In short, I don’t think I’ve yet managed to find a good balance between performing, teaching, writing, practicing, recording, running an office, booking and managing myself, not to mention relaxing every once in a while. I wonder if I ever will.

It doesn't help that the lines between my personal life and my work life are now blurred beyond recognition. Once upon a time I worked normal, nine-to-five jobs, where I showed up at a workplace and I had stuff to do every day that fit into a larger structure. Then I went home and had a personal life. It's not that I wasn't working hard, but I had a sense of work time separated from personal time. Now I have to create my own structure. Sometimes I’m better than at other times, but generally I’m a pretty un-disciplined person. I'll jump from one thing to another, never quite completing anything, and since I don’t have to work at particular times, I find myself working at very odd hours sometimes.

And sometimes, when I should be working, I goof off. I admit it. I don't have anyone looking over my shoulder, and it's hard to be motivated when I don't have a deadline.

And my latest epiphany: modern technology does NOT help with this problem of work/personal balance (I know, I know, where have I been the last ten years?). Ever since I got a laptop and we put a wireless router in our house, I can work or play from anywhere, leading to the “I’ll just lie on the couch and answer all my email” syndrome. I find myself responding to work emails or updating my website while I’m watching TV, or just before I go to bed (which leads to the equally egregious “I went to sleep at 3 am because I thought I’d just check my email before bed” syndrome). Am I relaxing? Working? I can't always tell.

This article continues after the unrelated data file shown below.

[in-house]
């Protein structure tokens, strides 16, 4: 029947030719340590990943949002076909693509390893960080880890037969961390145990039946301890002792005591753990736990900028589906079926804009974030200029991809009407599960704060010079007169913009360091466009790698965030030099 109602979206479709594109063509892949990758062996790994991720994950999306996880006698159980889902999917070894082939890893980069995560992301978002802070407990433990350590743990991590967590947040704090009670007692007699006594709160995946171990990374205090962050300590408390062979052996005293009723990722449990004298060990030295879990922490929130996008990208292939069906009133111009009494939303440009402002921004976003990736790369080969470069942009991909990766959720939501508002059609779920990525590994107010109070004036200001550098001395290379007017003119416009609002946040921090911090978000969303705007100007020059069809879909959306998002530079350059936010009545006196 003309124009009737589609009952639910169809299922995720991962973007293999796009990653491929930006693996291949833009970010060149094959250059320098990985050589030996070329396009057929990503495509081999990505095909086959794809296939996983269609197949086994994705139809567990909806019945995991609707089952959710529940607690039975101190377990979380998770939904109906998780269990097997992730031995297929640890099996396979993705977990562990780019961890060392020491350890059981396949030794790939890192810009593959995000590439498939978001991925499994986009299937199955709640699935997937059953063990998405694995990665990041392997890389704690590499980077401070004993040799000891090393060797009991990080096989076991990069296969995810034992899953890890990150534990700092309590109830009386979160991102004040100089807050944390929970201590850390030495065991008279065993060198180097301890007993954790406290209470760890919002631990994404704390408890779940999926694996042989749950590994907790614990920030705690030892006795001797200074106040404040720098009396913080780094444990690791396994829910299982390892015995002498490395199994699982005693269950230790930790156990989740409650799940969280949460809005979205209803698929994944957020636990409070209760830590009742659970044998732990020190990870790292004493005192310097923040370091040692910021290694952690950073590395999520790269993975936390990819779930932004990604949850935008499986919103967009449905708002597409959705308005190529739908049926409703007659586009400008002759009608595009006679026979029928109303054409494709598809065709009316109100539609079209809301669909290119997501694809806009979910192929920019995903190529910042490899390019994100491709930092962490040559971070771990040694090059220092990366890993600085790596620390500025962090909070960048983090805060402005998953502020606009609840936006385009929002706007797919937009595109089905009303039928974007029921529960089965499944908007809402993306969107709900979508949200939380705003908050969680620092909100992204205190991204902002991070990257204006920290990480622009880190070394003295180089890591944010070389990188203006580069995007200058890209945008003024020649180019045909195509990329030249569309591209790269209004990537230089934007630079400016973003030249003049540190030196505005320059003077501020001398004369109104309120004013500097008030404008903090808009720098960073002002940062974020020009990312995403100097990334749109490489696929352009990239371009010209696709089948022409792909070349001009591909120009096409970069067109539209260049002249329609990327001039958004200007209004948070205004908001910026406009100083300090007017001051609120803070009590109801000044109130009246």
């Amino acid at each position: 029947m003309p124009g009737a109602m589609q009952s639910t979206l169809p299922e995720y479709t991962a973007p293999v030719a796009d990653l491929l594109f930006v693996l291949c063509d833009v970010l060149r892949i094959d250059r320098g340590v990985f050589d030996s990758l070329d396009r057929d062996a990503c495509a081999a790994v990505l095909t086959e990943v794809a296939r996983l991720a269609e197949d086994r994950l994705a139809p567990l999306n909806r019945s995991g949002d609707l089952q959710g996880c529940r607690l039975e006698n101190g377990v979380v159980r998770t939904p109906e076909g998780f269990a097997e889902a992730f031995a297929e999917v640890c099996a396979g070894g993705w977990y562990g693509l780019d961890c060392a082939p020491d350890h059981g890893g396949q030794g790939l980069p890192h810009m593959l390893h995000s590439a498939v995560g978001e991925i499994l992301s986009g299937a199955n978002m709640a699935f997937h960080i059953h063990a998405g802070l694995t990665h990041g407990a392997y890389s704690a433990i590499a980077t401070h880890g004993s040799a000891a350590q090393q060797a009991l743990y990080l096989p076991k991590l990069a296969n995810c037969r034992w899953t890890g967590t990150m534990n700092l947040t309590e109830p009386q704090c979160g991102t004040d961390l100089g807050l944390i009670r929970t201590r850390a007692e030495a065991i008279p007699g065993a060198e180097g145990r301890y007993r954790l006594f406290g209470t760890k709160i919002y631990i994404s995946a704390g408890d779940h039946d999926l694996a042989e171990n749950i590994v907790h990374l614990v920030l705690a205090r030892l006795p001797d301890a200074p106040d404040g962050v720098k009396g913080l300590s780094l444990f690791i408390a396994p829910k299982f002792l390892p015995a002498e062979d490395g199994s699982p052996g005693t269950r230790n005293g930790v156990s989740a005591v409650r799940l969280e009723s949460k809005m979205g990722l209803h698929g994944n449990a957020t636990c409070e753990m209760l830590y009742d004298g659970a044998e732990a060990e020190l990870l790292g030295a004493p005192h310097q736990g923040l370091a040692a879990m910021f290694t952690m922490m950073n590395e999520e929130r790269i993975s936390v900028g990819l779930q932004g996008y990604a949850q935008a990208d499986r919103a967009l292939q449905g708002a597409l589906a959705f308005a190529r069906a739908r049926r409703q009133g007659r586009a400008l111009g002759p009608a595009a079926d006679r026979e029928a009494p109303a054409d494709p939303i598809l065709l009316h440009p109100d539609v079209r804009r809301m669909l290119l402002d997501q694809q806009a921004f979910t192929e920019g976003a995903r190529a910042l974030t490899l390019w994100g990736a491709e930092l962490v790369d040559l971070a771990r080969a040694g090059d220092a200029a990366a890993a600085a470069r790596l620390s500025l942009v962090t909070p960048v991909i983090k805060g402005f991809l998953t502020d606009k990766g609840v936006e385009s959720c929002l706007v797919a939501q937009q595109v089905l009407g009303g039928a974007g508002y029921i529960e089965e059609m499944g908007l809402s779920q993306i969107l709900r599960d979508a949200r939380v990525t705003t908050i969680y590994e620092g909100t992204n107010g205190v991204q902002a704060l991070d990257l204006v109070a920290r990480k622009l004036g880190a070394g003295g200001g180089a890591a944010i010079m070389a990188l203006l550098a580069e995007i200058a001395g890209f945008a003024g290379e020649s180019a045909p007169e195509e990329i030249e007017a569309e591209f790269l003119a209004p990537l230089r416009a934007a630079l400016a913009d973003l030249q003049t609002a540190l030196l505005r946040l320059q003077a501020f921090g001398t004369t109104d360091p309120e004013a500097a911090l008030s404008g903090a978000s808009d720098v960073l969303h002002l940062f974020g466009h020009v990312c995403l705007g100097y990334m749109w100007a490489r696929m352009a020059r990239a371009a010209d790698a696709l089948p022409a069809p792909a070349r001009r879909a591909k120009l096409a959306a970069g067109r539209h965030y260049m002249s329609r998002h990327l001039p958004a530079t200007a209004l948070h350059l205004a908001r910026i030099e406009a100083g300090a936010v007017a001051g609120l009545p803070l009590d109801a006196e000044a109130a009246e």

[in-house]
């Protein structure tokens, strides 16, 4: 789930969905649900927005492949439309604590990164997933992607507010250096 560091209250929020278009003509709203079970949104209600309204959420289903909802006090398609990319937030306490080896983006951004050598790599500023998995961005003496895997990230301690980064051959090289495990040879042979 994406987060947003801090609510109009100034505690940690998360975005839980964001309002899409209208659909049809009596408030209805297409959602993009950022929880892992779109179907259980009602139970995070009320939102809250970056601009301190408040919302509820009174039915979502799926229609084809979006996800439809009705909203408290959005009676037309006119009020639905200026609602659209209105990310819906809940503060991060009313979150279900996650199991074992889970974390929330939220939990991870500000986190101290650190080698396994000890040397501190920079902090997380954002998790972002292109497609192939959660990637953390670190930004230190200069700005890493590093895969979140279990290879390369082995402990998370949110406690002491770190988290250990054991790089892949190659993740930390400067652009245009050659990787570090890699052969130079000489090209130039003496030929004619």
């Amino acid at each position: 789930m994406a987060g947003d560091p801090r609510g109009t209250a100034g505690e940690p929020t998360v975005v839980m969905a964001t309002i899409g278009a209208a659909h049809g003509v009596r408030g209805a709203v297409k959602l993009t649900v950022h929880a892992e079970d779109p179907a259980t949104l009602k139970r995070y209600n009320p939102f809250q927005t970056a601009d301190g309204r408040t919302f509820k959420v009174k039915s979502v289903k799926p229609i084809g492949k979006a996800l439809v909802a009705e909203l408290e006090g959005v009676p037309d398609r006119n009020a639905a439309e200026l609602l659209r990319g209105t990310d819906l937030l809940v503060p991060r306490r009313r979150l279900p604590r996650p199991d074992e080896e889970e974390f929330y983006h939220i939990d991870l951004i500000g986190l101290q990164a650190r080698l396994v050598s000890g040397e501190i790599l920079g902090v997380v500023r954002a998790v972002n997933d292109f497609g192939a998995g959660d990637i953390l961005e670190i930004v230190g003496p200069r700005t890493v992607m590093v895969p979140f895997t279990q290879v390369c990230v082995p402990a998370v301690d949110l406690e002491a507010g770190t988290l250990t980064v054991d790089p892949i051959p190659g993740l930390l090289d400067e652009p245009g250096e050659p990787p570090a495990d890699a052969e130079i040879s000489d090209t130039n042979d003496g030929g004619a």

I know I'm not alone with this dilemma. A quick search revealed a few different bloggers writing about this very issue, here and here. Seems we're all trying to figure out where work ends and play begins.

I love what I do, and I know I’m lucky to be able to do it. I try to remember that when I find myself clinging for dear life to that swinging pendulum, struggling to keep all the balls in the air.

OK, enough kvetching. Time to go book myself a gig. Or update my website. Or finish that song. Heck, maybe I'll goof off...

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Thursday, July 17, 2008

A Very, Very Special Watermelon